If you need to dance to a tougher beat, visit the Demon-Critter Corn-vention at Al‘s Bar, 305 S. Hewitt St., downtown, on Wednesday, August 16: The Downtown Devil Dogs, W.A.C.O. (Wildstares Acoustic Chamber Orchestra), The Pinkos and ”sexy anarchists“ (aren’t they all?) The Leaving Trains precede uber-bassist Mike Watt & the Pair of Pliers. A tear-gas-free event.
Ram Dass himself came to visit Julie Rico‘s gallery on the night of August 5, at least in part because, along with Timothy Leary and Terence McKenna, he’s featured in one of Dean Chamberlain‘s candy-acid-colored portraits of psychedelic adventurers. But Dass is probably the kind of guy who knows -- nay, intuits -- how to find cultural ground zero on a Saturday in Santa Monica. Rico, who once exhibited 300 sheets of blotter acid on her gallery walls, currently has on exhibit a show called ”Realms of the Imagination,“ featuring Chamberlain’s photographs, Peter Heil‘s paintings, and black-light sculptures by Lenny Felix -- ecstatic, whimsical burlesques of stained-glass art, sort of like what you might imagine the 12 Stations of the Cross would look like on about an eighth of superground psilocybin. Through September 2, at the Julie Rico Gallery, 208 Pier Ave. in Santa Monica, you can gaze into Chamberlain’s photograph of Ecstasy gurus Alexander and Ann Shulgin cuddled in connubial bliss and think of all that MDMA held up at customs.
Less cuddly but no less psychedelic, The American Cinematheque, in conjunction with L.A. Weekly, presents a weekend of political film to gear up for the Democratic National Convention. Friday, August 11, director Torrie Rosenzweig will appear at a screening of her film about the tobacco industry, Smoke and Mirrors: A History of Denial, followed by John Frankenheimer‘s 1962 film, The Manchurian Candidate, with Tippi Hedren and George Axelrod on hand to discuss. Saturday, August 12, Weekly executive editor Harold Meyerson will lead a post-screening discussion of The War Room and The Candidate, followed by Mr. Smith Goes to Washington (1939) and Otto Preminger’s Advise and Consent (1962). Sunday, Arthur Dong will be present at a screening of his 1996 film about violence against gays, Licensed To Kill, and the movie All the President‘s Men (1976) will stand alone, without celebrity enhancement. All films will be shown at the Egyptian Theater, 6712 Hollywood Blvd., Hollywood.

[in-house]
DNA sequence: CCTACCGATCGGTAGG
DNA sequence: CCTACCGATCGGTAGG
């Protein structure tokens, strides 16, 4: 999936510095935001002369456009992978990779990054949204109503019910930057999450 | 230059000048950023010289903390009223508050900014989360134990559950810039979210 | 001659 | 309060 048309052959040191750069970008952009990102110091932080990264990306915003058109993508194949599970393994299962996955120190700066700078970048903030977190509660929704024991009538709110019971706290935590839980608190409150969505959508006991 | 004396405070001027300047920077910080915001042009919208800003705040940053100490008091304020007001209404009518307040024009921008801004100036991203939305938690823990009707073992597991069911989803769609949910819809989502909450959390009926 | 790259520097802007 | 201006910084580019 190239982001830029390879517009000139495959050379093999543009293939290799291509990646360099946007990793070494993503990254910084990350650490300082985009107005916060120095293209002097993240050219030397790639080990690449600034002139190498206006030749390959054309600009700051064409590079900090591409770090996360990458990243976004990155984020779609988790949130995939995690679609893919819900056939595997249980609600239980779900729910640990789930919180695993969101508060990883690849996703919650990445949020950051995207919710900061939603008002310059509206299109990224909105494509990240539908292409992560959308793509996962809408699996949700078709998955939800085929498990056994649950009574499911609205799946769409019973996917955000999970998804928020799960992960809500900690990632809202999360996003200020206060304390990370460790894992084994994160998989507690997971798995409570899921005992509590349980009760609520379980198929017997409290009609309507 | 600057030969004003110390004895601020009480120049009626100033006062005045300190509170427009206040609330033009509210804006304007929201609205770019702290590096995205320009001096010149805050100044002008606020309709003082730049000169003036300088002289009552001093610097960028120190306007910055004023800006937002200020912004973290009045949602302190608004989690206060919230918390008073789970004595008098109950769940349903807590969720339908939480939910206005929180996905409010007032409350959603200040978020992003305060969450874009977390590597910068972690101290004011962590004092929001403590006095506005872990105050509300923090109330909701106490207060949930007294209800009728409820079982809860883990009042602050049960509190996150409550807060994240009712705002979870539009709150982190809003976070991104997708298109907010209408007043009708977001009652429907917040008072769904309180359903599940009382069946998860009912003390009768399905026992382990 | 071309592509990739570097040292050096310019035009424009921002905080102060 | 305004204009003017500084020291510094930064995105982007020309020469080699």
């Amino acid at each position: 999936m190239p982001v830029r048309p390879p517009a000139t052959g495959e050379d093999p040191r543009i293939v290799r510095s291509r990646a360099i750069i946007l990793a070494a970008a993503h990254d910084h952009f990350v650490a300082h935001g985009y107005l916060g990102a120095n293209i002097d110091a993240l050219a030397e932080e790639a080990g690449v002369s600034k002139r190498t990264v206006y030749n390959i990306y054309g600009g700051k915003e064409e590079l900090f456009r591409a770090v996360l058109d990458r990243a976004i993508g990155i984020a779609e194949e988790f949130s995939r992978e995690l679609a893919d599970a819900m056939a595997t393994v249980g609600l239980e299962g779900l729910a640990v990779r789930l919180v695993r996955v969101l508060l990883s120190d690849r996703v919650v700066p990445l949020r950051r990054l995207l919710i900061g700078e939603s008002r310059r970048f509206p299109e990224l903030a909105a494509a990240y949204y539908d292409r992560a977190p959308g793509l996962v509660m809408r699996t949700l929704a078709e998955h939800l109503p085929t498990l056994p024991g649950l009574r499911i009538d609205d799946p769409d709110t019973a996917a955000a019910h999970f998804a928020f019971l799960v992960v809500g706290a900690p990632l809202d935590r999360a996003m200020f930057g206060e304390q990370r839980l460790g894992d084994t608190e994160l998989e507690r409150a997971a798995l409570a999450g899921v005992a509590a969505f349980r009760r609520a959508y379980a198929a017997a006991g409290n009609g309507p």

When the political has become not only the personal but the carnal, edible, visible and metaphysical -- that is, when the Democrats and demonstrators have so saturated the local culture that not even a molecule of smog remains apolitical -- there’s always the multiplex (but avoid X-Men -- there‘s a senator in it, and I think something about gay rights. Stick to the 90-foot wave, or The Adventures of Rocky and Bullwinkle). Otherwise, resign yourself to the inevitable result of an invasion, and go to the theater. At last count, there were 10 local productions directly concerned with our state of political affairs, including a multimedia, onlineoffline collaboration called The Roman Forum (Side Street Projects) and The Actors’ Gang‘s How To Steal an Election. (See details on the Theater page.) Also consider at least a respite from all-American politics at Highways, where Laura Amara Osweiler will present ”An Evening of Experimental Middle Eastern Dance“ on Friday and Saturday, August 11 and 12. This is no mere belly dance: Osweiler promises an avant-garde event that explores what it means to wear all those bracelets and gyrate one’s midsection before a family feasting on lamb and hummus. Highways is at 1651 18th St., Santa Monica.